I knew still other men—a few, at least—who would regard my association with prostitutes and loose women (which is what they would call Yvonne) as proof that I was a bum. To these, all that I did, thought and expressed would be discredited by the antics of some of my companions. "Wylie," they would say, "hangs out with scum." Ergo Wylie's discernment, his art, his intellectual ability is manifestly nil.

This is the common attitude of "Christians"—though how they explain their own Christ's various companions is beyond my guessing.

Two or three more of my friends would take what might be called the anthropological view of my situation. They would argue that, being away from my wife and needing sexual refreshment, having the opportunity, but not taking it, I was acting weakly. These would overlook not merely the motives of the ladies, and my feelings about my wife, but also the fact that my share of everyman's borrowed time was apparently running out—a circumstance which in itself alters the libido.

To some of my friends, then, I would have to excuse myself for what I had already done; to others, I would have[Pg 195] to make excuses for what I had failed to do. To myself, I had nothing much to say.

In a minute, an hour, or on the morrow, my reasons, moods and motives would change once more and my behavior might be different. Hence this empathetic review had merely shown again how men behave according to sets of compulsions—patterns of conscious virtue, conscious sin, or conscious animalism—which stem in every case from arbitrary mores. And neither amongst the overtly virtuous nor the subtly sinful is the pattern valuable; it makes hypocrites of the former and deprives the latter of joy. The animalists, too, have no solution: they fornicate as through a wall, knowing a person exists on the other side but not what a person is.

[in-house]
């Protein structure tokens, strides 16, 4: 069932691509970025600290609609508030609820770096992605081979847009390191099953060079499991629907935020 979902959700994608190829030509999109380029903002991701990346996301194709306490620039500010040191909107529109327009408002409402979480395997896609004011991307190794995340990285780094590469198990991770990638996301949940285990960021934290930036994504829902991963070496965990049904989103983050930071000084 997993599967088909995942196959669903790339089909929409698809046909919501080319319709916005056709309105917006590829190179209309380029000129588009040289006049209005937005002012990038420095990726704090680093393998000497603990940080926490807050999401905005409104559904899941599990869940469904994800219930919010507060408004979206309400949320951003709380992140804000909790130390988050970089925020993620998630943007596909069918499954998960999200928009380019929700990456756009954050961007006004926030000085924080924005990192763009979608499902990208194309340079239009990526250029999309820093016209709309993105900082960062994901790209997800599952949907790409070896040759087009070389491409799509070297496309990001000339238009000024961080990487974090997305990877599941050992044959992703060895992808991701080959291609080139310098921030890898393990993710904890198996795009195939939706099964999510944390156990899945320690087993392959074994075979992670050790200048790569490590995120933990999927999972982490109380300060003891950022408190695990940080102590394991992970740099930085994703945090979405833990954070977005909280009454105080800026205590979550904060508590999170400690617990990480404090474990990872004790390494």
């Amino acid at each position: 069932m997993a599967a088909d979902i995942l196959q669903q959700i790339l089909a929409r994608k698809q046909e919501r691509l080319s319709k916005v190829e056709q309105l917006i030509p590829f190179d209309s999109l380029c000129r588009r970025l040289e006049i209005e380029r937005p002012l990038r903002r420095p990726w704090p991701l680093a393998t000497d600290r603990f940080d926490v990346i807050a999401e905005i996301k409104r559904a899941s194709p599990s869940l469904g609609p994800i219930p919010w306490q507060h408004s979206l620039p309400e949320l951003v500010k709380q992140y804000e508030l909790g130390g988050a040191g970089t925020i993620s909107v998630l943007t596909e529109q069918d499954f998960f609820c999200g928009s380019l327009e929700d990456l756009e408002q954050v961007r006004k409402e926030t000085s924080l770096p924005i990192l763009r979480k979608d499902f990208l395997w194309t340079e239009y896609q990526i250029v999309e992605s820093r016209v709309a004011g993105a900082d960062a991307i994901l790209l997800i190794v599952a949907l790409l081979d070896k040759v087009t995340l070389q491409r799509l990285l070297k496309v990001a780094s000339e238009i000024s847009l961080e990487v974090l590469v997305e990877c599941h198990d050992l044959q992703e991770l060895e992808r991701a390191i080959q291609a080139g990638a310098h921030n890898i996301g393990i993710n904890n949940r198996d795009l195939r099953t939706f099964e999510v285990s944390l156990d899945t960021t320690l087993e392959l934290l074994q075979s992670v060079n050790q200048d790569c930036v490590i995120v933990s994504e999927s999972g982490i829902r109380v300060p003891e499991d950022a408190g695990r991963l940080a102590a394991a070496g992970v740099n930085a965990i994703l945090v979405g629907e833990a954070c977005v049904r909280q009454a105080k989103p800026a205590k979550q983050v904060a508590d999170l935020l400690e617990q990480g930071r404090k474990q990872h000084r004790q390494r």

So any instinct, when unseen, compels men to abide by some formulation of itself. They accept a Faith and are then obliged to play they are the God who rules that Faith. So, too, a man like myself, who quests beyond these compulsive faiths (and is therefore called faithless by Believers of every stamp) foolishly plays God whenever he does not quite know himself.

I sat there, sneering at the pompous fashion in which I had behaved and wondering how to make peace with my solitude, my recovered mortality. Even I had wanted more than I had found for myself. Not redheads and ash blondes abed in the night of that heat-glazed city, but their company, their tempting presence. It would be a matter worth thinking about in the future—if my future was to be long enough for that kind of thought.

I came close, again, to calling Ricky, at that point.

Telling her. Summoning her.